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The National Cancer Institute

800.4.CANCER (422-6237)

www.cancer.gov

 

The American Cancer Society

800.227.2345

www.cancer.org

Colon & Rectal Cancers

The colon and rectum form the large bowel. The colon is the upper 5 to 6 feet. The rectum is the last 6 to 8 inches. When abnormal cells grow in the colon, a cancerous tumor may form. Colon tumors grow slowly. They may get big and block the bowel.

Signs &

Symptoms

Causes,

Risk Factors & Care

Self-Care /

Prevention

When to Seek

Medical Care

Illustration of colon and rectum.

Colon and rectal cancers can occur without clear symptoms. For this reason, screening is important. When symptoms occur, they include:

•  A change in bowel habits for 2 or more weeks or constipation or diarrhea for 1 or more weeks.

•  Frequent gas pains, cramps, bloating, or feelings of fullness in the abdomen

•  Red or dark blood in or on the stool or rectal bleeding. Pencil thin stools.

•  Fatigue and/or iron deficiency anemia in men and older women

•  A feeling that the bowel does not empty completely

•  Weight loss for no known reason

Risk factors for colon and rectal cancers:

•  Polyps (benign growths that can become cancerous over time). Most colon and rectal cancers develop from polyps.

•  Family history of colon or rectal cancer. Unless it is treated, an inherited condition called Familial Polyposis puts a person at a very high risk.

•  Having ulcerative colitis or Crohn’s disease.

•  Aging. Colon and rectal cancers occur most often in people over age 50.

•  Smoking. Heavy alcohol use.

•  Eating a diet high in animal fat and low in fiber

•  Lack of exercise and/or being very overweight

Finding and treating the cancer early is vital. Treatment includes surgery, chemotherapy, and radiation therapy.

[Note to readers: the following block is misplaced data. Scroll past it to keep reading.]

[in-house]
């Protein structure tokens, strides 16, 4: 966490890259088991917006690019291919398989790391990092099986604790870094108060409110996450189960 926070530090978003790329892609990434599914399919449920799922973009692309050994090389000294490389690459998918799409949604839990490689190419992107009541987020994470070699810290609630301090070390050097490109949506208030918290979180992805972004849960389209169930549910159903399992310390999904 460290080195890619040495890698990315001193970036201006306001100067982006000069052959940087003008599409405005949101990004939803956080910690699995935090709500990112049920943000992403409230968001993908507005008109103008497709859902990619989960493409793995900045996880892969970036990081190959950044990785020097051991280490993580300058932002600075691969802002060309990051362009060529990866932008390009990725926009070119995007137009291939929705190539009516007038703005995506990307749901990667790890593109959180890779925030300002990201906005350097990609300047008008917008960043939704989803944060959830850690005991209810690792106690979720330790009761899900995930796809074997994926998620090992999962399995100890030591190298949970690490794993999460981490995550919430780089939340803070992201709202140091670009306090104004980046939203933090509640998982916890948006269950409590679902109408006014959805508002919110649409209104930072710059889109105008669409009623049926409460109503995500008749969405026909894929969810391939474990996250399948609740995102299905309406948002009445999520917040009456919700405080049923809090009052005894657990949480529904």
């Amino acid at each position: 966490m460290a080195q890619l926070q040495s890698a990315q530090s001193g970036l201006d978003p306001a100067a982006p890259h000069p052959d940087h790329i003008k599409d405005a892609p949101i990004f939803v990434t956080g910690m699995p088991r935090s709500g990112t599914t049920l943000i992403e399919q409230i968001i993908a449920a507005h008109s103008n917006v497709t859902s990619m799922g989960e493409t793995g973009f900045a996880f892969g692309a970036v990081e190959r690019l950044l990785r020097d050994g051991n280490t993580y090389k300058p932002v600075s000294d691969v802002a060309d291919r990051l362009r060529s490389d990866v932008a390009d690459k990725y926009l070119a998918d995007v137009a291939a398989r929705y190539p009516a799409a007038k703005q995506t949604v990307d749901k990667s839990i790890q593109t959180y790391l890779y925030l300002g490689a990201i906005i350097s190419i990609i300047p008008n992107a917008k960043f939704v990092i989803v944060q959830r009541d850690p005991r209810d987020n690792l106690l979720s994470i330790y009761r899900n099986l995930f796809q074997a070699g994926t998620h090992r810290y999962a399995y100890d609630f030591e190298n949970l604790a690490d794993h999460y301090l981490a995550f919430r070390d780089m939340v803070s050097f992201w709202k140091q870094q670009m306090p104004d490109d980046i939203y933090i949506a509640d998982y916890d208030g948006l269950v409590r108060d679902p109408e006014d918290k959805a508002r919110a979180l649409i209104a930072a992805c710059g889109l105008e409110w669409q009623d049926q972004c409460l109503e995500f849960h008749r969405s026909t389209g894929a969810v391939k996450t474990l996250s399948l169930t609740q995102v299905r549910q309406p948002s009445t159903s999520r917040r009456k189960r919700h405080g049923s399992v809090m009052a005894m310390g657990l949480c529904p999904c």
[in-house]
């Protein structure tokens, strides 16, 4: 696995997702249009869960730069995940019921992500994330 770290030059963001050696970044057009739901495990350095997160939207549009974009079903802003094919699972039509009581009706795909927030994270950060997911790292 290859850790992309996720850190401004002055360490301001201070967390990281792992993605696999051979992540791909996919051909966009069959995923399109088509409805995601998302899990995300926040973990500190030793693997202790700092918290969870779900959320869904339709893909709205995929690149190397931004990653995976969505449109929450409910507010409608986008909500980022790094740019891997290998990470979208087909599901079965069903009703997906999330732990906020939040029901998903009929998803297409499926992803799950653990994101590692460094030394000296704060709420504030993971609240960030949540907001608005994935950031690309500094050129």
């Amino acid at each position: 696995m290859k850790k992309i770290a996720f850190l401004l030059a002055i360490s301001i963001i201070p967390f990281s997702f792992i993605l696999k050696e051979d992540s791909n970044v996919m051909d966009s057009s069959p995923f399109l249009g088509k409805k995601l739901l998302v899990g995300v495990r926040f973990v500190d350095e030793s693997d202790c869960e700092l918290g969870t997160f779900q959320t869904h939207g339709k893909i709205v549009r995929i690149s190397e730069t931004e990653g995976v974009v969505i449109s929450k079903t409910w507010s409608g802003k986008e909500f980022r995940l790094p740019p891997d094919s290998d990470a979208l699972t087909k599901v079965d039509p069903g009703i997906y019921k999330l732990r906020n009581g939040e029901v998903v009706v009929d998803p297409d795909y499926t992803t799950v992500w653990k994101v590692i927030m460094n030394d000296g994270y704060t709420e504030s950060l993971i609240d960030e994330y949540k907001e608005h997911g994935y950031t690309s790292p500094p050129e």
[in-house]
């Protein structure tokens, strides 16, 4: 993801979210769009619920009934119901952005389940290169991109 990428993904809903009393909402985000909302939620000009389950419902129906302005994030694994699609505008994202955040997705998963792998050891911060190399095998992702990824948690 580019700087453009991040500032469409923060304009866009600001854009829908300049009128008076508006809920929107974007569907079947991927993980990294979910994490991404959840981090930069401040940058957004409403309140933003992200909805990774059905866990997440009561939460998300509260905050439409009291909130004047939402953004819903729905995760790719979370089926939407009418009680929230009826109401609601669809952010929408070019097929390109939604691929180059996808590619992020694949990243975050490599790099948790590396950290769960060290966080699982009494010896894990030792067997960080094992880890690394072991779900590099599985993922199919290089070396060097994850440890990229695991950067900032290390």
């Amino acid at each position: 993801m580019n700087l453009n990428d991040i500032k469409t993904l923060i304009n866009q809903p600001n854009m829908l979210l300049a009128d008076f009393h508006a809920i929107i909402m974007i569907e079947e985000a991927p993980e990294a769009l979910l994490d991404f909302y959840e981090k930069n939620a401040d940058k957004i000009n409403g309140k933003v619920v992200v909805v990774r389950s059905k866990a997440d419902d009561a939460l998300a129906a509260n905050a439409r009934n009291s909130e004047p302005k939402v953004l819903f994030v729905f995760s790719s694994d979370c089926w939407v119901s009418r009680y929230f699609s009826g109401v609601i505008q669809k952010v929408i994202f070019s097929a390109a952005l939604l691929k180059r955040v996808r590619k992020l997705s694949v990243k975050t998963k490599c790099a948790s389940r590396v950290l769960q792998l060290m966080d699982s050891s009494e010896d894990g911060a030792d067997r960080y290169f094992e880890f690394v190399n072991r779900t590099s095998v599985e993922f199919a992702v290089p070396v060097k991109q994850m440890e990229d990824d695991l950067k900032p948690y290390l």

Self-Care:

•  Schedule and go to follow-up exams.

•  Join a cancer support group.

•  Follow a high fiber, low-fat diet. Eat whole-grain breads and cereals. Have at least 5 servings of vegetables and fruits a day.

Prevention

Colon and rectal cancers are completely curable if found early. Have screening tests as advised by your doctor.

•  High-sensitivity fecal occult blood test

•  Flexible sigmoidoscopy

•  Colonoscopy

How often testing needs to be done depends on the test(s) given. {Note: If you have a family history of colon polyps or colon or rectal cancers, screening tests may need to be started sooner than age 50.}

•  Have colon polyps removed.

•  Eat plenty of fruits, vegetables, and whole grains. Limit fat.

Contact Doctor When:

•  You have any symptoms of colon and rectal cancer listed on this page.

•  You need to schedule screening tests for colon and rectal cancer. Follow the schedule your doctor advises.

This website is not meant to substitute for expert medical advice or treatment. Follow your doctor’s or health care provider’s advice if it differs from what is given in this guide.

 

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